As most of you know, I enjoy winter (ice fishing!), personally, but I know that's not the case for everyone. Winters up here in the Midwest can be hard to handle, not just for the sometimes extreme temperatures, but also for the darkness. My southern friends don't put much thought into this aspect of winter until they change latitudes-- one transplant in particular reported playing disc golf and taking family evening walks during Christmas holidays in Texas; it took her a while to make the mental connection between winter and darkness and staying indoors once she moved up to Minnesota as an adult. She couldn't figure out why she felt so depressed and claustrophobic-- she'd always enjoyed the idea of snow, after all!
It turns out that Minneapolis gets about an hour less daylight than Dallas during the winter months, give or take a few minutes, and that was enough to make a big difference to her state of mind.
For fun, you can use this easy tool to look up daylight amounts in any nation/worldwide location, if you're curious: Duration of Daylight/Darkness Table for One Year.
We can't do much about the darkness, of course (my Texas friend bought a "Happy Lamp" to supplement her shortened daylight, and she says it helps), but studies show that other environmental factors do play a role in our mood-- some of those are more within our control. As a real estate agent, I spend a lot of time counseling clients to clear up home clutter in order to attract more buyers to their listing.
However, it seems that selling your house isn't the only good reason to declutter! If you need an added incentive to move your home from "tired" to "inspiring," this recent article from author Lisa Kaplan Gordon may provide just the boost you need. Give me a call when you're done and we can get that home on the market (February is a great time, if you want to get a jump on the spring rush), or else just sit back and enjoy your rejuvenated outlook on life!
The Link Between Clutter and Depression
It’s been proven. Clutter is a bummer — literally.
Dishes in the sink, toys throughout the house, stuff covering every flat surface; this clutter not only makes our homes look bad, it makes us feel bad, too.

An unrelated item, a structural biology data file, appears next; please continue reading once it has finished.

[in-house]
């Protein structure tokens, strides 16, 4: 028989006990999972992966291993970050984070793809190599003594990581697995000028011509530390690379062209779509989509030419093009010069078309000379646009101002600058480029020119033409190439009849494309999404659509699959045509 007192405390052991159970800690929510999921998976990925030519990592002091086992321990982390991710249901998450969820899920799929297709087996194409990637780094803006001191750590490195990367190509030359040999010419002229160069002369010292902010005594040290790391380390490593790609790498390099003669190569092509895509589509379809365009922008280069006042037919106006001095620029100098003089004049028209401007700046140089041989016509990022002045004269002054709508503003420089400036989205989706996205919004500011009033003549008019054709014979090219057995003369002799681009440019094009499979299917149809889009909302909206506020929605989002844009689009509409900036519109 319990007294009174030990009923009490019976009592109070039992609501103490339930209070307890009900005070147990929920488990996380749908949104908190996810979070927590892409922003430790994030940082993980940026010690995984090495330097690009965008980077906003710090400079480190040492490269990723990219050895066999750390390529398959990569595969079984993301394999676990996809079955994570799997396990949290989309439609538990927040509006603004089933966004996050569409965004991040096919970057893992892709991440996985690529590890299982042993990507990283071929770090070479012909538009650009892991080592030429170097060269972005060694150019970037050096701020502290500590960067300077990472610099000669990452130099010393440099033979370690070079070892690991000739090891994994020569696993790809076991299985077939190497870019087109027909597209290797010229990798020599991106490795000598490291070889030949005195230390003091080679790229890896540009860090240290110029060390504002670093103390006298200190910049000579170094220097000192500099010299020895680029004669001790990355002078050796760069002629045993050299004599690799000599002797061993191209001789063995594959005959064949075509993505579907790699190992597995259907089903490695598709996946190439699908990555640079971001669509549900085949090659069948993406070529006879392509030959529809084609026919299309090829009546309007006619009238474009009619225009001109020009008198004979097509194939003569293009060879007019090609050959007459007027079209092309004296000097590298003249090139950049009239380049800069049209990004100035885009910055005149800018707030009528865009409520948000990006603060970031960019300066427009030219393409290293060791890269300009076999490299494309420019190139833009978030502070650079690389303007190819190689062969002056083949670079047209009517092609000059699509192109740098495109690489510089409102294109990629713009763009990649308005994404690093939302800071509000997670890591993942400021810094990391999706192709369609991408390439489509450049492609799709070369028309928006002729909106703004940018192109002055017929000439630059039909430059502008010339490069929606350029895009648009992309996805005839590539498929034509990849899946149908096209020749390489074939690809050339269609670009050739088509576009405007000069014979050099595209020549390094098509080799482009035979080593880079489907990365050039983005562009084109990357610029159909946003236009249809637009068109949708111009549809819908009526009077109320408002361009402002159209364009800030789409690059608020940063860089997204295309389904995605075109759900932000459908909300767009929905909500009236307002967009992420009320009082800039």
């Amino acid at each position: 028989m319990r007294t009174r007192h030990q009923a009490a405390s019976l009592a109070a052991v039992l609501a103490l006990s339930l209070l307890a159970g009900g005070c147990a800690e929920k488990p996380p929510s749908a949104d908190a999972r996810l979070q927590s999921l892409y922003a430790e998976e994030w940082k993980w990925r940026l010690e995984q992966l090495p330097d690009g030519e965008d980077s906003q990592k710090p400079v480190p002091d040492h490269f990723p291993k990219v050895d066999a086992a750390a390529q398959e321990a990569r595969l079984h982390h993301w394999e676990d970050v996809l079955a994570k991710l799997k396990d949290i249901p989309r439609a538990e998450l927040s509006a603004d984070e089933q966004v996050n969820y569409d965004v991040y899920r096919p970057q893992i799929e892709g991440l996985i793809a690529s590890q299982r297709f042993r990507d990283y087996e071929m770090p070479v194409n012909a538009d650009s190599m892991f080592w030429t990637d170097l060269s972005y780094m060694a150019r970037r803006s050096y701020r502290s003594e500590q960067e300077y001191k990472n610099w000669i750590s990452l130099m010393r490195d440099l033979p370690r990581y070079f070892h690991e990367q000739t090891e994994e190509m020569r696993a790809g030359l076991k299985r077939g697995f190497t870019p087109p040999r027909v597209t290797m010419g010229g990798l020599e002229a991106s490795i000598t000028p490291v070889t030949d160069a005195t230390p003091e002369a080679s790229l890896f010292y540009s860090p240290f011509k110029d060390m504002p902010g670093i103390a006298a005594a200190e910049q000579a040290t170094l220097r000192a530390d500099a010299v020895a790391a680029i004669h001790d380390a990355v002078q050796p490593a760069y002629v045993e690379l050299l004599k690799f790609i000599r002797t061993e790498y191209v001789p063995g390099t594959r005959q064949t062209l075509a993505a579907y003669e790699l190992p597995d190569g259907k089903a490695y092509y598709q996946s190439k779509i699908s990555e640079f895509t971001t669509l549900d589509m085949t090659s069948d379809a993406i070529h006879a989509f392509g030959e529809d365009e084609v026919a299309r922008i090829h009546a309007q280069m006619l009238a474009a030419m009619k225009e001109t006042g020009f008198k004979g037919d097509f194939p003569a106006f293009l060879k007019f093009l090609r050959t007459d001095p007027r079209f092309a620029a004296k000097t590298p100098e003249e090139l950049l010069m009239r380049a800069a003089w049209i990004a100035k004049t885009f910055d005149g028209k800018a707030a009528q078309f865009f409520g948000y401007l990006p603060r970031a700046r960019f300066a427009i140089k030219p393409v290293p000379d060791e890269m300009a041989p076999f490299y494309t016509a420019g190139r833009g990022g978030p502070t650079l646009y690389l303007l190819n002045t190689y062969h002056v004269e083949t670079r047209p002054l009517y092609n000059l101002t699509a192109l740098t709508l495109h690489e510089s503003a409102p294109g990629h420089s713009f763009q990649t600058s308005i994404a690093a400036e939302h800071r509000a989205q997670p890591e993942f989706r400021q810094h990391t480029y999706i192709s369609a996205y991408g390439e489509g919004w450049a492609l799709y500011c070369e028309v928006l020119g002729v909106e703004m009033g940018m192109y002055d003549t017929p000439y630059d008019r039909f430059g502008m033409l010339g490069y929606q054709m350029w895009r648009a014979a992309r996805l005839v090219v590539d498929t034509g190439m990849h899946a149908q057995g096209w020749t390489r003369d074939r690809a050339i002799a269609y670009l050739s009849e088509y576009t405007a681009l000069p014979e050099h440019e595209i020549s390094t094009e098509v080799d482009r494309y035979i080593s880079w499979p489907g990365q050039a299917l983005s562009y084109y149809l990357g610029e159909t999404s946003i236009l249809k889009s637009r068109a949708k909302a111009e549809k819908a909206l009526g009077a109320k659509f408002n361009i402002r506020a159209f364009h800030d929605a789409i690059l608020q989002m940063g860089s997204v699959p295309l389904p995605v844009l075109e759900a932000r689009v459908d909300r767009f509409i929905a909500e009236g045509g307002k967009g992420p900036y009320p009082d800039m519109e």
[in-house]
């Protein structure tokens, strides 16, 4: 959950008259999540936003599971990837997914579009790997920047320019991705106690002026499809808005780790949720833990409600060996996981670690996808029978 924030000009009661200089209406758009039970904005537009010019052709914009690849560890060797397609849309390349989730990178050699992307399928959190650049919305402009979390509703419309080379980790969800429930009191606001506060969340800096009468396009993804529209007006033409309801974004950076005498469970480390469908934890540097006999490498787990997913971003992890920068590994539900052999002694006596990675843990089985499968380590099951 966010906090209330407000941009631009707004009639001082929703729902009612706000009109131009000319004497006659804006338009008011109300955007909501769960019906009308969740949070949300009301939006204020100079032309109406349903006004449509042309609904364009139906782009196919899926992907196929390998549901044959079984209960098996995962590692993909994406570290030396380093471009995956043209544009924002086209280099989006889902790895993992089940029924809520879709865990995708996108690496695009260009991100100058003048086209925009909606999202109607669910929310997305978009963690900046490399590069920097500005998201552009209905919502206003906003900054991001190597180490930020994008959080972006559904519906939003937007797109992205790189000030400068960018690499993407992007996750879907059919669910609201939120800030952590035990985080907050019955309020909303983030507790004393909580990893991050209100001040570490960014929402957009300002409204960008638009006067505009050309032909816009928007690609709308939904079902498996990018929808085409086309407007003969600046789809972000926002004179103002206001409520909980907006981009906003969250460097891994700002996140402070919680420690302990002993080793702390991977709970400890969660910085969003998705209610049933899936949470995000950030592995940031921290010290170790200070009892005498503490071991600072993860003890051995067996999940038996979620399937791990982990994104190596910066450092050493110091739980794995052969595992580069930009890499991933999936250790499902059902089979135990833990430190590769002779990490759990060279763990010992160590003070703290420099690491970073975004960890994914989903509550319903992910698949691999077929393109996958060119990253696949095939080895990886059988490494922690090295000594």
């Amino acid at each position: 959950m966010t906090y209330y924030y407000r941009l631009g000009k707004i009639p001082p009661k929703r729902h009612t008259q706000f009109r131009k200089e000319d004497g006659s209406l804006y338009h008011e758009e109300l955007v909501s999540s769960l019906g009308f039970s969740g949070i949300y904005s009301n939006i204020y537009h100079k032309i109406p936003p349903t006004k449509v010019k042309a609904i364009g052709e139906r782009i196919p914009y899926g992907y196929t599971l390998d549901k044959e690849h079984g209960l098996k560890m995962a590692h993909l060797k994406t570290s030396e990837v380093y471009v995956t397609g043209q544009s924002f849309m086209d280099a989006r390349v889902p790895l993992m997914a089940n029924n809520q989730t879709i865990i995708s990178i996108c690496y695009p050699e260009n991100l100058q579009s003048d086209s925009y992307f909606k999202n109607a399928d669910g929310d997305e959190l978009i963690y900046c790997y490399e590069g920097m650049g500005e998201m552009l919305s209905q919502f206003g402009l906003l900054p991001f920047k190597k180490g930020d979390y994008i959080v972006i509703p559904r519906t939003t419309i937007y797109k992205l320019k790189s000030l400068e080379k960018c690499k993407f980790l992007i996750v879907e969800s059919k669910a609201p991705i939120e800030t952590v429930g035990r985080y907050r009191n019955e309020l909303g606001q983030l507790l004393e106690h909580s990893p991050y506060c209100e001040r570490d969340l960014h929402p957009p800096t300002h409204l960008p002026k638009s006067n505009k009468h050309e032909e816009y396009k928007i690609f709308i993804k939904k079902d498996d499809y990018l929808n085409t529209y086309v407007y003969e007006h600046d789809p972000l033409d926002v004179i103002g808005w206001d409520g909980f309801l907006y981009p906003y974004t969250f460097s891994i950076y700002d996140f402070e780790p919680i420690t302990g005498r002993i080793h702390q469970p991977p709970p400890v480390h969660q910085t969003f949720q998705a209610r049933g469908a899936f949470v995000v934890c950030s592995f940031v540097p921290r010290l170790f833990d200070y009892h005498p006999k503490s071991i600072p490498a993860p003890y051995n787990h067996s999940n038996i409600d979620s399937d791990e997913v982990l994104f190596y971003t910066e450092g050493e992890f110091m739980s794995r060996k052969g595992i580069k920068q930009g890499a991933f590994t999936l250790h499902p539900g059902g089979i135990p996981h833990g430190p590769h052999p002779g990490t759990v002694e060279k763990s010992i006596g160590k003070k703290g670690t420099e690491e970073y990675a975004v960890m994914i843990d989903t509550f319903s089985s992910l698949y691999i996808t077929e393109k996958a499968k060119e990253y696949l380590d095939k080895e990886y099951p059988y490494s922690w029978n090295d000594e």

At least that’s what researchers at UCLA’s Center on Everyday Lives and Families (CELF) discovered when they explored in real time the relationship between 32 California families and the objects in their homes. The resulting book, “Life at Home in The Twenty-First Century,” is a rare look at how middle-class Americans use the space in their homes and interact with the things they accumulate over a lifetime.
Our over-worked closets are overflowing with things we rarely touch.
It turns out that clutter has a profound affect on our mood and self-esteem. CELF’s anthropologists, social scientists, and archaeologists found:
♦ A link between high cortisol (stress hormone) levels in female home owners and a high density of household objects.The more stuff, the more stress women feel. Men, on the other hand, don’t seem bothered by mess, which accounts for tensions between tidy wives and their clutter bug hubbies.
♦ Women associate a tidy home with a happy and successful family. The more dishes that pile up in the sink, the more anxious women feel.
♦ Even families that want to reduce clutter often are emotionally paralyzed when it comes to sorting and pitching objects. They either can’t break sentimental attachments to objects or believe their things have hidden monetary value.
♦ Although U.S. consumers bear only 3% of the world’s children, we buy 40% of the world’s toys. And these toys live in every room, fighting for display space with kids’ trophies, artwork, and snapshots of their last soccer game.
Although “Life At Home” documents the clutter problem, the book offers no solutions. But there are some simple things you can do to de-clutter your home and raise your spirits.
1. Adopt the Rule of Five
Every time you get up from your desk or walk through a room, put away five things. Or, each hour, devote five minutes to de-cluttering. At the end of the day, you’ve cleaned for an hour.
2. Be Ruthless About Your Kitchen Sink
Pledge to clear and clean your kitchen sink every day. It takes a couple of seconds more to place a dish in the dishwasher than dump it in the sink. A clean sink will instantly raise your spirits and decrease your anxiety.
3. Put Photos Away
Return to yesteryear when only photos of ancestors or weddings earned a place. Put snapshots in a family album, which will immediately de-clutter many flat surfaces.
4. Unburden Your Refrigerator Door
Researchers found a correlation between the number of items stuck to the fridge door and the amount of clutter throughout the house. Toss extra magnets, file restaurant menus, and place calendars in less conspicuous places.
5. Test Whether You'll Miss It
Fill a box with items you don’t love or use. Seal the box and place it in a closet. If you haven’t opened the box in a year, donate it (unopened!) to charity.
For more ideas, visit Lisa Kaplan Gordon's article and its related links here.
Posted by L. Lathrop for Jim Burns